A gloved hand holds a marijuana leaf.
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A Georgia board overseeing the state's efforts to get patients access to medical marijuana has approved production licenses for two companies, a step to getting patients access to medication after a seven-year wait.

The Georgia Access to Medical Cannabis Commission on Wednesday unanimously approved licenses for Botanical Sciences and Trulieve Georgia, reports The Atlanta Journal-Constitution.

Specifically they'll be able to sell medical marijuana oil that contains no more than 5% of the THC compound that is found in marijuana and that makes users high.

State law requires the companies to begin production within a year.

The state first authorized medical marijuana oil in 2015 to treat illnesses including severe seizures, Parkinson's disease and terminal cancers. But there is still no legal way to buy it in Georgia, although nearly 25,000 patients have gotten physician approval and been placed on a state registry. Patients have gone to other states or bought through underground markets.

"It's good news to our certified patients in Georgia, and we look forward to ensuring that the product comes to market as quickly and as safely as possible," said Sid Johnson, the commission's chairman.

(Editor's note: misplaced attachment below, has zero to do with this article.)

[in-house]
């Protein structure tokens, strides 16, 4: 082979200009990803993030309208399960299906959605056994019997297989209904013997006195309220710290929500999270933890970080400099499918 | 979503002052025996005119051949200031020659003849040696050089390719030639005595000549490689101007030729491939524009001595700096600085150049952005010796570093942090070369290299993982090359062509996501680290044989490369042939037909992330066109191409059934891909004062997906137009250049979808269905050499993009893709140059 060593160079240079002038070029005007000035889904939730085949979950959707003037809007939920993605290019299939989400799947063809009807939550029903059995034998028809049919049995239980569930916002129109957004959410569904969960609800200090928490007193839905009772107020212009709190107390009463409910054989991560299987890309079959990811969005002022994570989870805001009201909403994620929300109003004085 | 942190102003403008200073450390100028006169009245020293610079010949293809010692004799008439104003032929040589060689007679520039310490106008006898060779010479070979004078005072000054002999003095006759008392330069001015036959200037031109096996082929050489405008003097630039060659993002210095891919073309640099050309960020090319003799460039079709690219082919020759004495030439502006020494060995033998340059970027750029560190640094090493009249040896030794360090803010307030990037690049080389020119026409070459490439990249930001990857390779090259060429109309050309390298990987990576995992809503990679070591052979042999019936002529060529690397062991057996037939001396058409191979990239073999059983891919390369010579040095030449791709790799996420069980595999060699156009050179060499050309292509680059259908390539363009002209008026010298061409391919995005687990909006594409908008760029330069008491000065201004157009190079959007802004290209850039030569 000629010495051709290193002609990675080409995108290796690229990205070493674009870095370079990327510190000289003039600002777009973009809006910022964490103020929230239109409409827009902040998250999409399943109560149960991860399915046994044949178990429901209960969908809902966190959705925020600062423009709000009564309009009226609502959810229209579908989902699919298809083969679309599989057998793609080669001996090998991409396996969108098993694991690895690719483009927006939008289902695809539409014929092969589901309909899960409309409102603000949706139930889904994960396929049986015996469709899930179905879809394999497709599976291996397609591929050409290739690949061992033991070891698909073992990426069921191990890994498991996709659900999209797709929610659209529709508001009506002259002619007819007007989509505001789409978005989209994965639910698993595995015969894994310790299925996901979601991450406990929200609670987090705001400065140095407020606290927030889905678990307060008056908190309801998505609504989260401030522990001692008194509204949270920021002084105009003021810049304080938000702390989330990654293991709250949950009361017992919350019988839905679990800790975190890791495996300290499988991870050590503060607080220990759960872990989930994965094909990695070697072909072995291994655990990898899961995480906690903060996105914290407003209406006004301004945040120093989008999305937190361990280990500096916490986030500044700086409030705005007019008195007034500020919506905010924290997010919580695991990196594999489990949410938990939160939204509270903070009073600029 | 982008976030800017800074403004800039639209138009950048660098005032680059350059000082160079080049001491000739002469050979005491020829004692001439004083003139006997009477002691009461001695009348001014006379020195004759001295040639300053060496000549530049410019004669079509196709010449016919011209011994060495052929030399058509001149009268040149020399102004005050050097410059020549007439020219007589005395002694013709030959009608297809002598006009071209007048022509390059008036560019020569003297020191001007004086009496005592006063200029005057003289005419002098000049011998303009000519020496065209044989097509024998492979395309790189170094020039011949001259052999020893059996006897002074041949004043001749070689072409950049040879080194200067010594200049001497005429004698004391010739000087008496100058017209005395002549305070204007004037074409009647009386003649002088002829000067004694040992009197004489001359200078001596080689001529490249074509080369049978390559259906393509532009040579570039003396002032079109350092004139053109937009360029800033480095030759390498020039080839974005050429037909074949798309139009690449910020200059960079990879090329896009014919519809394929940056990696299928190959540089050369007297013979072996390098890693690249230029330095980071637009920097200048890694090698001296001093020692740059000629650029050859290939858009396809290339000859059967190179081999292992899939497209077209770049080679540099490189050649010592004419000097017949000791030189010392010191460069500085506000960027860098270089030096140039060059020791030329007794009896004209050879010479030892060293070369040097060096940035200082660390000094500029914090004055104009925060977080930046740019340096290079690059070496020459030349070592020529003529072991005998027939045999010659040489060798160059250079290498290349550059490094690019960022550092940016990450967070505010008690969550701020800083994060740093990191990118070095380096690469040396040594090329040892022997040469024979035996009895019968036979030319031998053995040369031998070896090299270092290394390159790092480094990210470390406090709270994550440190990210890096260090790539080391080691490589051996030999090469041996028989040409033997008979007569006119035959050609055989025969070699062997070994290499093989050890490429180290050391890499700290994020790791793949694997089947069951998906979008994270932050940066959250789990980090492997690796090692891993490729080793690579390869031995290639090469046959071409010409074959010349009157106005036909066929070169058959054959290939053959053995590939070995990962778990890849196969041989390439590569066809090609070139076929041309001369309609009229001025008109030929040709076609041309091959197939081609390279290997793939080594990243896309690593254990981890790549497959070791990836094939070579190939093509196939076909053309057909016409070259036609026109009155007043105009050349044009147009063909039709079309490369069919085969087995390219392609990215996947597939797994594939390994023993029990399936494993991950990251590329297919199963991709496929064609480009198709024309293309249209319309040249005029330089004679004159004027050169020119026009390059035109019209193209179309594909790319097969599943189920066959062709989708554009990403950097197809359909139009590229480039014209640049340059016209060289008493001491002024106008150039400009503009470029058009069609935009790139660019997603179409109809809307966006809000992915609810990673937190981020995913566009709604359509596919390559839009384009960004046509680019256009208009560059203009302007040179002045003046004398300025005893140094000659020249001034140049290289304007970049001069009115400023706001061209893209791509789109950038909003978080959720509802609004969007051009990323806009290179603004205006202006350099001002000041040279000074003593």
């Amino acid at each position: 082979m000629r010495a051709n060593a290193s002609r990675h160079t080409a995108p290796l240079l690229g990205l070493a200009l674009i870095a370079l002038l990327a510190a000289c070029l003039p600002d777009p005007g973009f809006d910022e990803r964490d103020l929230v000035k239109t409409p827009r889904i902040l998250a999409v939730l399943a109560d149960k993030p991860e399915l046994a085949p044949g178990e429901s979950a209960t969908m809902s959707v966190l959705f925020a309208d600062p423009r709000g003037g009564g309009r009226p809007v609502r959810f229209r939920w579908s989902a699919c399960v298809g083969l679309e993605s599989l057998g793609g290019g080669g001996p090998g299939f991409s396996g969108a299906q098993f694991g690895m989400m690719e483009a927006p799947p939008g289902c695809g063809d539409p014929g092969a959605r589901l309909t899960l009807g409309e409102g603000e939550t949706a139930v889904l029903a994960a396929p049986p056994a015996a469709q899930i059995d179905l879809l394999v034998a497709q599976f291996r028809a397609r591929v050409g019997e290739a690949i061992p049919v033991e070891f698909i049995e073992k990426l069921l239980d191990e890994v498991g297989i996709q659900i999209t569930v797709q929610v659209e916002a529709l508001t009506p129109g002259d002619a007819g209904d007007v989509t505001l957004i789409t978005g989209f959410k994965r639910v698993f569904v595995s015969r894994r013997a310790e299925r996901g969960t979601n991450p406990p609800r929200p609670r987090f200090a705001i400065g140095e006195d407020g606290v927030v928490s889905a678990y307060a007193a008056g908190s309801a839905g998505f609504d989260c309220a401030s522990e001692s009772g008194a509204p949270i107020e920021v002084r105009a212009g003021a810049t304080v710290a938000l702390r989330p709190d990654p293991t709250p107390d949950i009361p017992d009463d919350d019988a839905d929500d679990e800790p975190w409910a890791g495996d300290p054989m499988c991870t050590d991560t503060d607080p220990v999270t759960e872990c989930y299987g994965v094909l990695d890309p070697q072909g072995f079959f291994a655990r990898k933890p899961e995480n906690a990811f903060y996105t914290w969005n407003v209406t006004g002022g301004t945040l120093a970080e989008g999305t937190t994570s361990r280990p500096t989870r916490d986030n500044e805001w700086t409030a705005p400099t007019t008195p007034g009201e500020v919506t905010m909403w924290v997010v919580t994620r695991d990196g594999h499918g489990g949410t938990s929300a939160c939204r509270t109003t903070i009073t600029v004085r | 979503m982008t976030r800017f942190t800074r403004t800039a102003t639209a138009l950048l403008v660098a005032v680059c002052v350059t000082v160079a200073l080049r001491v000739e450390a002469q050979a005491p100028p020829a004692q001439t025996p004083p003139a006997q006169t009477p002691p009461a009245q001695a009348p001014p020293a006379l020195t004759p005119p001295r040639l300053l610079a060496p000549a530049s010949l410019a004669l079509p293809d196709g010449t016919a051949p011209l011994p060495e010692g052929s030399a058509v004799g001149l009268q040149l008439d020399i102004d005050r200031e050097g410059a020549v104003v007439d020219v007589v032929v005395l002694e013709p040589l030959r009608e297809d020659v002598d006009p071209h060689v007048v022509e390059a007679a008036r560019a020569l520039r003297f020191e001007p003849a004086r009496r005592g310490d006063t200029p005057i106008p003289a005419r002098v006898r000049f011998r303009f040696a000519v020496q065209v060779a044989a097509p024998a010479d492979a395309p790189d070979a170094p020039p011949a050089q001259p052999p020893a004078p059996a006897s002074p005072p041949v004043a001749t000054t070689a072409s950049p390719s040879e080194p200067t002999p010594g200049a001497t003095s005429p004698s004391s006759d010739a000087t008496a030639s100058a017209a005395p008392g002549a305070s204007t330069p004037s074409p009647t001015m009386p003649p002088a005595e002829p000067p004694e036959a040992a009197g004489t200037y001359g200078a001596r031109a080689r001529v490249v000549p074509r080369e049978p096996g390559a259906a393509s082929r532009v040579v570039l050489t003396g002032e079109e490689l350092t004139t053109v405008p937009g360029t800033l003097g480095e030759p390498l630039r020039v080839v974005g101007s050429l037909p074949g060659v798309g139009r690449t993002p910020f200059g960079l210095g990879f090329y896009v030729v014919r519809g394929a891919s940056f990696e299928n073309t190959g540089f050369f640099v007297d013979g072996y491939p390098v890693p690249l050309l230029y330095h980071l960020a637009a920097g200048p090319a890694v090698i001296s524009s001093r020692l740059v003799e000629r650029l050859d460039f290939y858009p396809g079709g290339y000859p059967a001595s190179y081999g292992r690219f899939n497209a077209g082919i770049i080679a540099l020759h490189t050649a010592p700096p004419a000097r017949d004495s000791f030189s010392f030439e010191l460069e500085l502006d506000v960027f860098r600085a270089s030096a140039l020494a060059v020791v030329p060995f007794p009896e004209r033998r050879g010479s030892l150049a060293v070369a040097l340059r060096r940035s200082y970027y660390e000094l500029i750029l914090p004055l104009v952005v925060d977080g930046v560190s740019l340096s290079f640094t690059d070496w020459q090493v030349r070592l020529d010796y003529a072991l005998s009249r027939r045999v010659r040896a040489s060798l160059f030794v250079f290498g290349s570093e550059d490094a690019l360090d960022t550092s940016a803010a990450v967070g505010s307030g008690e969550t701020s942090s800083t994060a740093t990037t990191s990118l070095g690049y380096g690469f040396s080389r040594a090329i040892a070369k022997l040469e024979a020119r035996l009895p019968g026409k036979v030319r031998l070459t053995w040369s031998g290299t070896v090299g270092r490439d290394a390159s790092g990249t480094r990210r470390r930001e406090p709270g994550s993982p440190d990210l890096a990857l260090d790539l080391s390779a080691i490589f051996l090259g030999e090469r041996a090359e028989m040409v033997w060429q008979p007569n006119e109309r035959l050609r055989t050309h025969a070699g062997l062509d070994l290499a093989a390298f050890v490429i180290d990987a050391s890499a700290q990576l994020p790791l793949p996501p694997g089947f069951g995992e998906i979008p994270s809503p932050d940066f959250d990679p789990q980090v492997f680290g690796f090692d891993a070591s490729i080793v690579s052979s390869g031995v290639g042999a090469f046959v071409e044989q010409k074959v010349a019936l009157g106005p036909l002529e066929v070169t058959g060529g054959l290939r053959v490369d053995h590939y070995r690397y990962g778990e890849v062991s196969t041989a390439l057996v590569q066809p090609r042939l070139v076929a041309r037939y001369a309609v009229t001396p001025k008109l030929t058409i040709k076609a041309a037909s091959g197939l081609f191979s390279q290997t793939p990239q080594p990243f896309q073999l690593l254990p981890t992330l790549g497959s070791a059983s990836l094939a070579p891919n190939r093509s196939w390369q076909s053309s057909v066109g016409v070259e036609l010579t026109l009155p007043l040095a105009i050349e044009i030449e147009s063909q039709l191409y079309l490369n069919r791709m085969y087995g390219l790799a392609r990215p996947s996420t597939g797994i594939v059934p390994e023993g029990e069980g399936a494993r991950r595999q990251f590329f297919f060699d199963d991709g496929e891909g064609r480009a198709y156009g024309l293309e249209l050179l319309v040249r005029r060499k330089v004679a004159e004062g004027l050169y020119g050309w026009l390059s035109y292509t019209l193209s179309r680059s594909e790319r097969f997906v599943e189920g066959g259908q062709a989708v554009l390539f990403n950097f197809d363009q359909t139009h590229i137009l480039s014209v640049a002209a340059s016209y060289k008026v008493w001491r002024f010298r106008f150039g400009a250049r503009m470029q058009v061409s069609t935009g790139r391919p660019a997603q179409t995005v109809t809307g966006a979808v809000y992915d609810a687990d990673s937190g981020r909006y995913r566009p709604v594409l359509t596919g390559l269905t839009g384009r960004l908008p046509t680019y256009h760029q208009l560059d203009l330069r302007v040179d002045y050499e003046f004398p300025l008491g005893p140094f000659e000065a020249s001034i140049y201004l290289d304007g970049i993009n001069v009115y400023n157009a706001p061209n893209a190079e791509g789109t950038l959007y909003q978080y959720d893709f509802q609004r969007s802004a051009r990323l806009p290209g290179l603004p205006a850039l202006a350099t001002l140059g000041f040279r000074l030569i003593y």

Trulieve CEO Kim Rivers said the Florida-based company has hoped for a long time to serve Georgia customers, GPB News' Amanda Andrews reports.

“It’s our neighbor to the north, and we feel like, a very natural fit for us from an expansion perspective," Rivers said. "We just are thrilled that we have the opportunity to make good on the promises that we've made."

Trulieve plans an indoor cultivation and processing facility in the south Georgia town of Adel.

The commission sought to award six production licenses last year, but contracts were never finalized because of protests filed by 15 losing companies that the awards were unfair.

The program was frozen until Gov. Brian Kemp appropriated $150,000 for an administrative law judge to hold hearings and resolve the protests.

The judge, Stephanie Howells, rejected all the protests in decisions finalized Friday. But the commission only awarded two of the state's six licenses Wednesday because of pending litigation over the process, Johnson said. He said he couldn't provide further information.

The two winning companies will be able to cultivate medical marijuana oil on 100,000 square feet (9,290 square meters) of indoor growing space.

Each company will be authorized to open five dispensaries, which will serve only registered patients.

Trulieve is a large company that already has dispensaries in eight states. Botanical Sciences is a new company that plans to operate in Glennville, a small city in southeast Georgia.

"It's a brand-new industry in our state, and we look forward to working with companies that provide the medicine for those patients," said Andrew Turnage, the commission's executive director.

It's unclear when the four remaining medical marijuana licenses could be issued to the companies selected by the commission and affirmed by the administrative law judge. Those licenses are designated for smaller growing facilities, on 50,000 square feet of growing space.